Tuesday, February 28, 2017

Sherlock Holmes and the Case of the Silk Stocking (2004) - Canonical References Part I



The Sherlock Holmes and the Case of the Silk Stocking  remains one of the least seen and unsurprisingly one of the most underappreciated gems in the history of Sherlock Holmes adaptations. I was fortunate to have come across the movie and found it to be an excellent take on the legendary detective.

One of the main strengths of the movie is the surprising number of references to Arthur Conan Doyle's originals. Here is the list:

1. While witnessing the autopsy of the latest victim at the mortuary, Dr John Watson (Ian Hart) suggests that the ligature around the girl's neck be cut to leave the knot intact. Dr Watson notes: “It is an old trick of Holmes. There is a world of information in a knot” -

In the beginning of the short story The Adventure of the Cardboard Box, Holmes states about the knot: “The importance lies in the fact that the knot is left intact, and that this knot is of a peculiar character”. Later, Holmes explains: The string was of the quality which is used by sail-makers aboard ship, and at once a whiff of the sea was perceptible in our investigation. When I observed that the knot was one which is popular with sailors, that the parcel had been posted at a port,  and that the male ear was pierced for an earring which is so much more common among sailors than landsmen, I was quite certain that all the actors in the tragedy were to be found among our seafaring classes.

2. When Sherlock Holmes (Rupert Everett) deduces that Dr Watson is following him, Dr Watson wonders as to how Holmes figured that out since he is not smoking distinctive tobacco -

Reference to Holmes' expert knowledge of tobacco and cigar ashes. Holmes remarks in The Boscombe Valley MysteryI found the ash of a cigar, which my special knowledge of tobacco ashes enables me to pronounce as an Indian cigar. I have, as you know, devoted some attention to this, and written a little monograph on the ashes of 140 different varieties of pipe, cigar, and cigarette tobacco. 

3. Dr Watson further complains that he is not wearing odored cologne -

Reference to Holmes' expertise on scents and perfumes. Holmes explains in The Hound of the BaskervillesThere are seventy-five perfumes, which it is very necessary that a criminal expert should be able to distinguish from each other, and cases have more than once within my own experience depended upon their prompt recognition.



4. Holmes explains to Dr Watson: You reek of the slaughterhouse.” -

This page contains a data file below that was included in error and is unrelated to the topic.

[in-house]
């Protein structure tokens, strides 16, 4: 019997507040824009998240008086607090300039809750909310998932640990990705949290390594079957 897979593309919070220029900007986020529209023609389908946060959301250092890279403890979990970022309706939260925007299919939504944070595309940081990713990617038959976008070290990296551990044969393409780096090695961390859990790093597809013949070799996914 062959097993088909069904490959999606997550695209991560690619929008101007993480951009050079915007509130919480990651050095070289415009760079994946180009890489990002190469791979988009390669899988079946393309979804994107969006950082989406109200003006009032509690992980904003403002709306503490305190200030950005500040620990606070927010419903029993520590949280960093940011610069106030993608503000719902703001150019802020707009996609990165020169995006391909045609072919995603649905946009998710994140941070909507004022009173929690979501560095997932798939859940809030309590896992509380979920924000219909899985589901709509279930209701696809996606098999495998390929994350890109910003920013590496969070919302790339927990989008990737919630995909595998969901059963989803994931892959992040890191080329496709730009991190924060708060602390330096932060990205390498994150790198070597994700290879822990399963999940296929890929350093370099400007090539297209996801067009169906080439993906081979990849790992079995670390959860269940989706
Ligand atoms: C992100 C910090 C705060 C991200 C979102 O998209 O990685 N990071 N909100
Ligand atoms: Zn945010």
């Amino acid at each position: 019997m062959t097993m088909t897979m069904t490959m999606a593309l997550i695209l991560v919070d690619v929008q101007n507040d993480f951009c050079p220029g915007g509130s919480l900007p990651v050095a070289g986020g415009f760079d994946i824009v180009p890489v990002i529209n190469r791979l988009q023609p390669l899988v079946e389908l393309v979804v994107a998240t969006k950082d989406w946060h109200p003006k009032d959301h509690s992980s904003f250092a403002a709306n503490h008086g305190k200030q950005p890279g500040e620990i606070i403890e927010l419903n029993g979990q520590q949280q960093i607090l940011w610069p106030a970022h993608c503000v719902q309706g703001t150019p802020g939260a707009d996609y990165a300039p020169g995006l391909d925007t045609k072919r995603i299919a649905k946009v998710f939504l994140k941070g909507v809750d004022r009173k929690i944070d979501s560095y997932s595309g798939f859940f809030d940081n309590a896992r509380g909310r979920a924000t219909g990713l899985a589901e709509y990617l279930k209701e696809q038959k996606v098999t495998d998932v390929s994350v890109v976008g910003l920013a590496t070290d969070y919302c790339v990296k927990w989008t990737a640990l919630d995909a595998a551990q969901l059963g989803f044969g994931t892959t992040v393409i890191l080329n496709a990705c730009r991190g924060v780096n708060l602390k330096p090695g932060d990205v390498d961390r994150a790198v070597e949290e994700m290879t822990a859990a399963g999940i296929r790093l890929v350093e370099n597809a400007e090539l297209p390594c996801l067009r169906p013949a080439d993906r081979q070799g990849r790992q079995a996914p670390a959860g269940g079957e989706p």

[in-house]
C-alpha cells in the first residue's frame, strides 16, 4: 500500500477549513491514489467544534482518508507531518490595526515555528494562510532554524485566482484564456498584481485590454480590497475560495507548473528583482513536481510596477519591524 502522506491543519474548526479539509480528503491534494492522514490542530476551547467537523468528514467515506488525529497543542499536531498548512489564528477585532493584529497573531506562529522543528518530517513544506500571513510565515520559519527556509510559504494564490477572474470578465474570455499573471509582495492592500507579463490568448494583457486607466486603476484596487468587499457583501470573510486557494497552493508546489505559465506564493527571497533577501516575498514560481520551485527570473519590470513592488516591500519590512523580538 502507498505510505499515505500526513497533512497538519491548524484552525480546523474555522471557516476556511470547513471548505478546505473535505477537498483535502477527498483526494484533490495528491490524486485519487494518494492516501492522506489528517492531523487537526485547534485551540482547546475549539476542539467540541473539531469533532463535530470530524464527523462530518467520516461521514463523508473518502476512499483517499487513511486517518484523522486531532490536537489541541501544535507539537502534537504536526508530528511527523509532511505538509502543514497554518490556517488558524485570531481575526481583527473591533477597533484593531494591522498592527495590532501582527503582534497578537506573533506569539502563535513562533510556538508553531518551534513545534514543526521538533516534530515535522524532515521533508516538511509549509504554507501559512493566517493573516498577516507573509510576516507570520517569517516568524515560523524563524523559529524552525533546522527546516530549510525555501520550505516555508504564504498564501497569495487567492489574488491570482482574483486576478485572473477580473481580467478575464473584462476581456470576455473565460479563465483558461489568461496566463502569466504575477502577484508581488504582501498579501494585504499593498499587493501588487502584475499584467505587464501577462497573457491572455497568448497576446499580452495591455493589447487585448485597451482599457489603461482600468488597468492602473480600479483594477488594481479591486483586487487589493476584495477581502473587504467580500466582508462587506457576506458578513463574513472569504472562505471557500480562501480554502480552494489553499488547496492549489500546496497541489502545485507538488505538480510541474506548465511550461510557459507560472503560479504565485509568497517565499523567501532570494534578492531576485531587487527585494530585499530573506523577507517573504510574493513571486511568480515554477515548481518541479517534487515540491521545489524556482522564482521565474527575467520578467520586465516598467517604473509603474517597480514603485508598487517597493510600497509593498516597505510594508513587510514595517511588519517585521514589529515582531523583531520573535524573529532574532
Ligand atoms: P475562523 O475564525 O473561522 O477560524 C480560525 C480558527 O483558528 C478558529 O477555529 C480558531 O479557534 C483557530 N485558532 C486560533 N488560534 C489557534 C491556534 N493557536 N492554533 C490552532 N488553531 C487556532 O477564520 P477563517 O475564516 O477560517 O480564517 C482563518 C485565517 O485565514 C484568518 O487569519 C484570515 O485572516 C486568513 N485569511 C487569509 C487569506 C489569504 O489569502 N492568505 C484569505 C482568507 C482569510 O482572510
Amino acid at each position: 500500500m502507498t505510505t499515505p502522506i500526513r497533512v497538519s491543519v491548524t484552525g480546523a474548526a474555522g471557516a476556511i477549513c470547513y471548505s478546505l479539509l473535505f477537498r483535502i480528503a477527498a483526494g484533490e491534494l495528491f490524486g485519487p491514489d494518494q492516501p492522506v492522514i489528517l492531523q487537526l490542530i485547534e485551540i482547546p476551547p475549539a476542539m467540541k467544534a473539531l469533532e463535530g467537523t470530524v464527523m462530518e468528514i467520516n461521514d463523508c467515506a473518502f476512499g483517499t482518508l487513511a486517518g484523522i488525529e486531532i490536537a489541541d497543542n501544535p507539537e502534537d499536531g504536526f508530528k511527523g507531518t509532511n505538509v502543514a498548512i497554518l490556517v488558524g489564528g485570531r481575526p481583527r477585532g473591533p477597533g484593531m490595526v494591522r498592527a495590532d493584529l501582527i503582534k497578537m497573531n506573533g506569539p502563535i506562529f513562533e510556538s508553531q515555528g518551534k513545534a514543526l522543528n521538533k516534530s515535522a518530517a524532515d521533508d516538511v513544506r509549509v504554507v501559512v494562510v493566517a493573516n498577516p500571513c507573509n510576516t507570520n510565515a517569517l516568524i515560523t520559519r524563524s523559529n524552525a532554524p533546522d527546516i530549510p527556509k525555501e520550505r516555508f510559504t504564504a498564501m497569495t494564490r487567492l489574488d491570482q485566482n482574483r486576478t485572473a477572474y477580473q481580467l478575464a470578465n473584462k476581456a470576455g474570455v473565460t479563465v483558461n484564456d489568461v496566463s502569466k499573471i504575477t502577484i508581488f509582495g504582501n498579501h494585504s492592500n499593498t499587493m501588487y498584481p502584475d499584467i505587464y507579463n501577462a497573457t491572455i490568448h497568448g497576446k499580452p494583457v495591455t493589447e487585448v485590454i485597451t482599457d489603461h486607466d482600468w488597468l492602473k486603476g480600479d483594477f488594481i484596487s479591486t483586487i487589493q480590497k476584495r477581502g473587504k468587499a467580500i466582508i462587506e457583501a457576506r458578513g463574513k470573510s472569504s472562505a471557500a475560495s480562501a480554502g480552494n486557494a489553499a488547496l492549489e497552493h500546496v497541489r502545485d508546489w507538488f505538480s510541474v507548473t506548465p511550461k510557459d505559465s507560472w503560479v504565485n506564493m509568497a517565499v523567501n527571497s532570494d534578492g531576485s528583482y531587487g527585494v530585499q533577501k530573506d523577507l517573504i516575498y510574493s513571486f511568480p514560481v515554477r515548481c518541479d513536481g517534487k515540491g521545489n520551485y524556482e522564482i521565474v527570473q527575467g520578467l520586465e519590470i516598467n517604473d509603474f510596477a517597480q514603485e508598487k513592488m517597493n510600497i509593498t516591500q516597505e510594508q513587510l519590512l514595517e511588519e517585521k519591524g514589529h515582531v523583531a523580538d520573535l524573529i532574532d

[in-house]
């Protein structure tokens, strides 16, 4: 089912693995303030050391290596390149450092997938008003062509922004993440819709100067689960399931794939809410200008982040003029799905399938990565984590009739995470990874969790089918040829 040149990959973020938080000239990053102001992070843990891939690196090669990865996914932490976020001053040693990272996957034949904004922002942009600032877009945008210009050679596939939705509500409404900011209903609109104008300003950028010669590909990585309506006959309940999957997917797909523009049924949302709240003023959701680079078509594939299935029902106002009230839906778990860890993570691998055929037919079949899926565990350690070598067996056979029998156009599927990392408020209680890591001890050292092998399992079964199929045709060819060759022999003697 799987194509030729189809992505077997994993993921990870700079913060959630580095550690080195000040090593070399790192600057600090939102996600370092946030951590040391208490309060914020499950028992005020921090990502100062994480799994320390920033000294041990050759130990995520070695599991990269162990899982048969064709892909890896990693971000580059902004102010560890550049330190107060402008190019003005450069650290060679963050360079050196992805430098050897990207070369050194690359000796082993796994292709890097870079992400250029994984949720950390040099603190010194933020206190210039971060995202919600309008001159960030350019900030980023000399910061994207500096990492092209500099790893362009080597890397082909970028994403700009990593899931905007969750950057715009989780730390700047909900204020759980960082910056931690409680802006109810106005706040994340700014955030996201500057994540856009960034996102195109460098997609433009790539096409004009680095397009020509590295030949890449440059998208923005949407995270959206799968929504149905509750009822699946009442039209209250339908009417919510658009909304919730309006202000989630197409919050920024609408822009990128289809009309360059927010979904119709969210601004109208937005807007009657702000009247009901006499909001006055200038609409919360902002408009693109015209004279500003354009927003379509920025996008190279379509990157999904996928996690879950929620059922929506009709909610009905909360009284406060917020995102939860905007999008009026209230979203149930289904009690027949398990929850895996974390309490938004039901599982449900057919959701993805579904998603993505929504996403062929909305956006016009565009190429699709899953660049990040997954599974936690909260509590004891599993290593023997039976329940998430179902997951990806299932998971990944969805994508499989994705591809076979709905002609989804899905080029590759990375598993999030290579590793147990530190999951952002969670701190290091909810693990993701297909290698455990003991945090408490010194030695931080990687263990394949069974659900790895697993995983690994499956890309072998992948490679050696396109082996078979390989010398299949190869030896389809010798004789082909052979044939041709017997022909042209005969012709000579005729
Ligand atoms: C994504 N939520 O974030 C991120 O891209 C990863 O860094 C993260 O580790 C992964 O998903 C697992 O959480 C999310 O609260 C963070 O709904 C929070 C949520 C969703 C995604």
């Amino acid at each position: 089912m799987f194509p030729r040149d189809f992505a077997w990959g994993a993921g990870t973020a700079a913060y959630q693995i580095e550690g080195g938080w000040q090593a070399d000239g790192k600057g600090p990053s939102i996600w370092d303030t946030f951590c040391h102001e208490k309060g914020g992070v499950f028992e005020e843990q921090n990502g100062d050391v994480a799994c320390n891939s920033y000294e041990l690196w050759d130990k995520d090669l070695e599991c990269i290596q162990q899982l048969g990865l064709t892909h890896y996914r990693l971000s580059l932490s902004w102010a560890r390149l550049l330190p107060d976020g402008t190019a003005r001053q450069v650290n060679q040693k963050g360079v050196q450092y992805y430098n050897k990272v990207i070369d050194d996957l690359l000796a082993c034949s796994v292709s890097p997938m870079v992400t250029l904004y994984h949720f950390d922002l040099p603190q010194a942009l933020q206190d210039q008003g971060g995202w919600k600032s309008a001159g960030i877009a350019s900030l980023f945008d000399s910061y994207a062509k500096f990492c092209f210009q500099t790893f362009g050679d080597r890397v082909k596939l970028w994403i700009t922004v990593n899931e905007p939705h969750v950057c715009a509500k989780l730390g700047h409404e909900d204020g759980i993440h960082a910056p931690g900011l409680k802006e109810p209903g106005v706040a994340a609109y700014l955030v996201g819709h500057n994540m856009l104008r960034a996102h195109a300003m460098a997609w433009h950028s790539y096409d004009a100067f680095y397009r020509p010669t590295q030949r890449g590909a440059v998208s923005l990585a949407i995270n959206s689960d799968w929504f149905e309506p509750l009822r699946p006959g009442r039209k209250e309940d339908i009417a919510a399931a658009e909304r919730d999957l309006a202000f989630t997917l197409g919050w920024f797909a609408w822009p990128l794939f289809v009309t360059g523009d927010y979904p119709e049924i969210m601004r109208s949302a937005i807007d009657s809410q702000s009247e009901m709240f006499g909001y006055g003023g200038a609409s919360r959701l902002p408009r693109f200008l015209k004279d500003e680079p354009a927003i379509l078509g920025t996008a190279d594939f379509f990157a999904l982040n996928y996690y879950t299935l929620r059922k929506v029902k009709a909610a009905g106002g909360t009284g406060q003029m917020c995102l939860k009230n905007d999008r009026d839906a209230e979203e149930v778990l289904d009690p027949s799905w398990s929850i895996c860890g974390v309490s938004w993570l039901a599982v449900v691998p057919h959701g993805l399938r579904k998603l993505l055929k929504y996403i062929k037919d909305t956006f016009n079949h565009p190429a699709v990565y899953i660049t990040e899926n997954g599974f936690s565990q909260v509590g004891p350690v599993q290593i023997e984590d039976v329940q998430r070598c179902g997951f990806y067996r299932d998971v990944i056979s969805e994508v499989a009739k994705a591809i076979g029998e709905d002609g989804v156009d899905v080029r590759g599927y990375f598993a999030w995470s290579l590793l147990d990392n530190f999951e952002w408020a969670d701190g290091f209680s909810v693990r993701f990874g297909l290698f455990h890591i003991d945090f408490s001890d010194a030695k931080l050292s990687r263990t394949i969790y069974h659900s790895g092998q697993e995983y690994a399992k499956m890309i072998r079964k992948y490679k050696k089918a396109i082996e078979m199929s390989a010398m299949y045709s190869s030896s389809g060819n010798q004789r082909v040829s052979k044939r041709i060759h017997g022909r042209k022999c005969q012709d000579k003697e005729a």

Holmes himself says in The Adventure of the Blanched SoldierI have, as my friend Watson may have remarked, an abnormally acute set of senses, and a faint but incisive scent was apparent. It seemed to center on the hall-table.

5. Holmes also states the same thing in French: Odeur de morgue -

Reference to the French ancestry of Holmes. Holmes states in The Adventure of the Greek InterpreterBut, none the less, my turn that way is in my veins, and may have come with my grandmother, who was the sister of Vernet, the French artist. 

6. Holmes tells Watson: “Life away from the Baker Street seems to suit you Watson. I see you have put on seven and a half pounds since last we met” -

When Dr Watson visits Sherlock Holmes at 221 B in A Scandal in Bohemia, Holmes remarks: “Wedlock suits you... I think, Watson, that you have put on seven and a half pounds since I saw you”.

7. At 221 B, Mrs Hudson (Anne Carroll) hands over the mail to Holmes who carelessly discards most of them before proceeding to use a knife to affix one of them on the mantelpiece –

Dr Watson writes about Holmes in The Adventure of The Musgrave RitualBut with me there is a limit, and when I find a man who keeps his cigars in the coal-scuttle, his tobacco in the toe end of a Persian slipper, and his unanswered correspondence transfixed by a jack-knife into the very centre of his wooden mantelpiece, then I begin to give myself virtuous airs.

8. Sherlock angrily asks Mrs Hudson if she has been tidying up and she replies: Hardly” -

In The Adventure of the Dying DetectiveDr John Watson writes about Mrs Hudson: Mrs. Hudson, the landlady of Sherlock Holmes, was a long-suffering woman...her remarkable lodger showed an eccentricity and irregularity in his life which must have sorely tried her patience. His incredible untidiness, his addiction to music at strange hours, his occasional revolver practice within doors, his weird and often malodorous scientific experiments, and the atmosphere of violence and danger which hung around him made him the very worst tenant in London.... The landlady stood in the deepest awe of him and never dared to interfere with him, however outrageous his proceedings might seem.”


mrs hudson sherlock holmes landlady picture image poster wallpaper screensaver

9. Mrs Hudson asks Holmes as to what time he will dine. To which he replies: 7.30... Day after tomorrow. Mrs Hudson is visibly upset with this response. Later she complains about this to Dr Watson when he comes to 221 B -

In the Canon, Mrs Hudson has often expressed her concern to Dr Watson about Sherlock's health.

In The Sign of the Four, she tells Dr Watson: “I am afraid for his health?” and explains that she can hear Holmes talking to himself and refusing to take cooling medicine as per her suggestion.